Ventricular CSF proteomic profiles and predictors of surgical treatment outcome in chronic hydrocephalus

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By applying an unbiased proteomic approach, we aimed to search for cerebrospinal fluid (CSF) protein biomarkers distinguishing between obstructive and communicating hydrocephalus in order to improve appropriate surgical selection for endoscopic third ventriculostomy vs. shunt implants. Our second study purpose was to look for potential CSF biomarkers distinguishing between patients with adult chronic hydrocephalus benefitting from surgery (responders) vs. those who did not (non-responders).

Ventricular CSF samples were collected from 62 patients with communicating hydrocephalus and 28 patients with obstructive hydrocephalus. CSF was collected in relation to the patients’ surgical treatment. As a control group, CSF was collected from ten patients with unruptured aneurysm undergoing preventive surgery (vascular clipping).

Mass spectrometry-based proteomic analysis of the samples identified 1251 unique proteins. No proteins differed significantly between the communicating hydrocephalus group and the obstructive hydrocephalus group. Four proteins were found to be significantly less abundant in CSF from communicating hydrocephalus patients compared to control subjects. A PCA plot revealed similar proteomic CSF profiles of obstructive and communicating hydrocephalus and control samples. For obstructive hydrocephalus, ten proteins were found to predict responders from non-responders.

Here, we show that the proteomic profile of ventricular CSF from patients with hydrocephalus differs slightly from control subjects. Furthermore, we find ten predictors of response to surgical outcome (endoscopic third ventriculostomy or ventriculo-peritoneal shunt) in patients with obstructive hydrocephalus.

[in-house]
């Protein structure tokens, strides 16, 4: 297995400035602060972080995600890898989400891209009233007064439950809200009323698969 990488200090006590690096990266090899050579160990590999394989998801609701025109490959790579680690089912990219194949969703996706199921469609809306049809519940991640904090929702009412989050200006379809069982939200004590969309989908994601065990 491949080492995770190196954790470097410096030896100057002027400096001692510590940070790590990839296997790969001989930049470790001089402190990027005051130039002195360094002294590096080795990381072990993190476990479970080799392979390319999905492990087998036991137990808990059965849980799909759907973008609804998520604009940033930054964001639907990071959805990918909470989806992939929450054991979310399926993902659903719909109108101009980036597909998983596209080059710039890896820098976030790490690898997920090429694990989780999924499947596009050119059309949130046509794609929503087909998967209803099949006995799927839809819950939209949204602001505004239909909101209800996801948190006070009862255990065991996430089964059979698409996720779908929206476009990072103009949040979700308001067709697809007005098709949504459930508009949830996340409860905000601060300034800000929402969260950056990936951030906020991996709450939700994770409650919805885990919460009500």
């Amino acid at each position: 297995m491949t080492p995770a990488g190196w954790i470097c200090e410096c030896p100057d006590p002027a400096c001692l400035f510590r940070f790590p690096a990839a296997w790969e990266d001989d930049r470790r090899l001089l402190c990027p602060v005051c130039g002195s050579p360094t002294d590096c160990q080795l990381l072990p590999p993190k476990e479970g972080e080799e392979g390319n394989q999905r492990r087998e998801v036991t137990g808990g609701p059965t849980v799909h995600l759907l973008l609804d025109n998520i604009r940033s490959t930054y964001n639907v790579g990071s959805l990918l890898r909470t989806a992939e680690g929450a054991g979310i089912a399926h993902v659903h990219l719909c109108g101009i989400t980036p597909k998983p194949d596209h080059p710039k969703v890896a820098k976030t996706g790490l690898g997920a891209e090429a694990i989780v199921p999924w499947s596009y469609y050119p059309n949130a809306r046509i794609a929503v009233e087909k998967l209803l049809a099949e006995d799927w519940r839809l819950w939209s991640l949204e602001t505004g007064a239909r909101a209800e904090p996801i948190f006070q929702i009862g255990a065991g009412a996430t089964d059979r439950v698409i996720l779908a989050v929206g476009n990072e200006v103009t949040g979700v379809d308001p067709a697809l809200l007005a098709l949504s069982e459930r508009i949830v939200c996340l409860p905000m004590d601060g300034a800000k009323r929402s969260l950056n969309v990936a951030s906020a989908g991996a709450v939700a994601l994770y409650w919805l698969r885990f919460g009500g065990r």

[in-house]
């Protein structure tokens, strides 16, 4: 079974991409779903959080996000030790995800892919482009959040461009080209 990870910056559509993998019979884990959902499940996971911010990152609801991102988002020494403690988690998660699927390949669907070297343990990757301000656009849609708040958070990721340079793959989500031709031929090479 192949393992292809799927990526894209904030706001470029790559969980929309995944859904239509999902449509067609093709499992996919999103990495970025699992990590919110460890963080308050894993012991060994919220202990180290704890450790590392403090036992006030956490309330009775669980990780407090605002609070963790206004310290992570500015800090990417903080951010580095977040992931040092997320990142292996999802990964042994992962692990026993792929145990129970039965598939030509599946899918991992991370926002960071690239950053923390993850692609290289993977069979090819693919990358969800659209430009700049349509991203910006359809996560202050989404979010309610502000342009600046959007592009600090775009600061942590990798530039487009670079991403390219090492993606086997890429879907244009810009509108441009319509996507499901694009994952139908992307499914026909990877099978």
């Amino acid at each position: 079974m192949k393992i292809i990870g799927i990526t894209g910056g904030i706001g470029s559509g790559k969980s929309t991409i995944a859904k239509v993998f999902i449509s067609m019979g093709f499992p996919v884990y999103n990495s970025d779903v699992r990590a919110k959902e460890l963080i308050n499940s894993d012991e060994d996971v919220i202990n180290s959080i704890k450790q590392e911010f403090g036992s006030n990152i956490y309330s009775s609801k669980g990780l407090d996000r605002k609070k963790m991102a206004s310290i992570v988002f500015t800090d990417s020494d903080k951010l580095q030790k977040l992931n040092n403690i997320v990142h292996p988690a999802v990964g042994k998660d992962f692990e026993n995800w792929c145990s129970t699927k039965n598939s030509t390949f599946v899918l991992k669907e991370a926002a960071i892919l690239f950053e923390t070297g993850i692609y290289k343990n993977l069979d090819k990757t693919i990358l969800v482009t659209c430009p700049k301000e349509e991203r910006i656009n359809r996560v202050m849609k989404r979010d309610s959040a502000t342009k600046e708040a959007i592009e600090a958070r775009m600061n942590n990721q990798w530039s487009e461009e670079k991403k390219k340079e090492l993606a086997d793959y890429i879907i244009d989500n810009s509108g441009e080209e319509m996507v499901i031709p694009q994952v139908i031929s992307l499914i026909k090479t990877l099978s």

TidsskriftActa Neurochirurgica
Sider (fra-til)4059–4070
Antal sider12
StatusUdgivet - 2023

Bibliografisk note

Funding Information:
Open access funding provided by Royal Library, Copenhagen University Library Funding was received from the Novo Nordisk Foundation (Tandem grant NNF17OC0024718 to NM and MJ). We thank Christina Christoffersen (Clinical Biochemistry, Centre of Diagnostic Investigations, Copenhagen University Hospital – Rigshospitalet) for contributing to study design, Maud Ottenheijm and Lylia Drici (Novo Nordisk Foundation Center for Protein Research, Faculty of Health and Medical Sciences, University of Copenhagen) for help with planning and analyzing mass spectrometry-based proteomic data, and Naomi Wakabayashi (Department of neurosurgery and The Memory Clinic, the Neuroscience Centre, Copenhagen University Hospital – Rigshospitalet) for help with collecting patient samples.

Funding Information:
Funding was received from the Novo Nordisk Foundation (Tandem grant NNF17OC0024718 to NM and MJ).

Publisher Copyright:
© 2023, The Author(s).

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